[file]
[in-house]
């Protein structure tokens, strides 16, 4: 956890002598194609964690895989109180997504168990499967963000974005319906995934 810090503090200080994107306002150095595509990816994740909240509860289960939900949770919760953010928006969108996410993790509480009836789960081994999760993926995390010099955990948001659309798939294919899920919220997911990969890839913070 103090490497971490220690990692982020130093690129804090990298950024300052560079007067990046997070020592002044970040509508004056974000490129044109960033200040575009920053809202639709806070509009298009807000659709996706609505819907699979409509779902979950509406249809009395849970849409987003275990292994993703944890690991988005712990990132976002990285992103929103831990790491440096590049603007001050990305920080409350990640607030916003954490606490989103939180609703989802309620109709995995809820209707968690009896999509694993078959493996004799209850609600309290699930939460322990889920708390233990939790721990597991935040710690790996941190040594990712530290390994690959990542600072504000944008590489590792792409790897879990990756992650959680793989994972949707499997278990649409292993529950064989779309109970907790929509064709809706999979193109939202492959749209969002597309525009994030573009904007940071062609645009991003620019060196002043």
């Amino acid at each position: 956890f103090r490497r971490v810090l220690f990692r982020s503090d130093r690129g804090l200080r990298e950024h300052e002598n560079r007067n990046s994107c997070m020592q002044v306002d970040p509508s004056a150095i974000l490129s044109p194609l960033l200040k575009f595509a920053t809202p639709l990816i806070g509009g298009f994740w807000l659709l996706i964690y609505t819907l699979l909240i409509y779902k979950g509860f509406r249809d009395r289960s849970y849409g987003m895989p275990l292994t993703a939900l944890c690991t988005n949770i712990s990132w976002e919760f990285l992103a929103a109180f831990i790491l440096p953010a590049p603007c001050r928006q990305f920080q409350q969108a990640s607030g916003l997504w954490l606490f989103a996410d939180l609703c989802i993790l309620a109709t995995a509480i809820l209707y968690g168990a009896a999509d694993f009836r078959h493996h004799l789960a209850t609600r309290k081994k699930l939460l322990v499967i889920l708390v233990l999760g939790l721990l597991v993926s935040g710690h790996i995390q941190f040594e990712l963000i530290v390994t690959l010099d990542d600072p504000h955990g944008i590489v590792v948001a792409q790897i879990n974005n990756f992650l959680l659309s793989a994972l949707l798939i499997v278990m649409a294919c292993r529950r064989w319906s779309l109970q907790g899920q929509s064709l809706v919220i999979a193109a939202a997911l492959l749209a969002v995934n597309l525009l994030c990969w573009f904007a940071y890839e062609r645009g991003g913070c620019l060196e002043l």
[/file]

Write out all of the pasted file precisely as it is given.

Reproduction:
[in-house]
């Protein structure tokens, strides 16, 4: 956890002598194609964690895989109180997504168990499967963000974005319906995934 810090503090200080994107306002150095595509990816994740909240509860289960939900949770919760953010928006969108996410993790509480009836789960081994999760993926995390010099955990948001659309798939294919899920919220997911990969890839913070 103090490497971490220690990692982020130093690129804090990298950024300052560079007067990046997070020592002044970040509508004056974000490129044109960033200040575009920053809202639709806070509009298009807000659709996706609505819907699979409509779902979950509406249809009395849970849409987003275990292994993703944890690991988005712990990132976002990285992103929103831990790491440096590049603007001050990305920080409350990640607030916003954490606490989103939180609703989802309620109709995995809820209707968690009896999509694993078959493996004799209850609600309290699930939460322990889920708390233990939790721990597991935040710690790996941190040594990712530290390994690959990542600072504000944008590489590792792409790897879990990756992650959680793989994972949707499997278990649409292993529950064989779309109970907790929509064709809706999979193109939202492959749209969002597309525009994030573009904007940071062609645009991003620019060196002043």
């Amino acid at each position: 956890f103090r490497r971490v810090l220690f990692r982020s503090d130093r690129g804090l200080r990298e950024h300052e002598n560079r007067n990046s994107c997070m020592q002044v306002d970040p509508s004056a150095i974000l490129s044109p194609l960033l200040k575009f595509a920053t809202p639709l990816i806070g509009g298009f994740w807000l659709l996706i964690y609505t819907l699979l909240i409509y779902k979950g509860f509406r249809d009395r289960s849970y849409g987003m895989p275990l292994t993703a939900l944890c690991t988005n949770i712990s990132w976002e919760f990285l992103a929103a109180f831990i790491l440096p953010a590049p603007c001050r928006q990305f920080q409350q969108a990640s607030g916003l997504w954490l606490f989103a996410d939180l609703c989802i993790l309620a109709t995995a509480i809820l209707y968690g168990a009896a999509d694993f009836r078959h493996h004799l789960a209850t609600r309290k081994k699930l939460l322990v499967i889920l708390v233990l999760g939790l721990l597991v993926s935040g710690h790996i995390q941190f040594e990712l963000i530290v390994t690959l010099d990542d600072p504000h955990g944008i590489v590792v948001a792409q790897i879990n974005n990756f992650l959680l659309s793989a994972l949707l798939i499997v278990m649409a294919c292993r529950r064989w319906s779309l109970q907790g899920q929509s064709l809706v919220i999979a193109a939202a997911l492959l749209a969002v995934n597309l525009l994030c990969w573009f904007a940071y890839e062609r645009g991003g913070c620019l060196e002043l």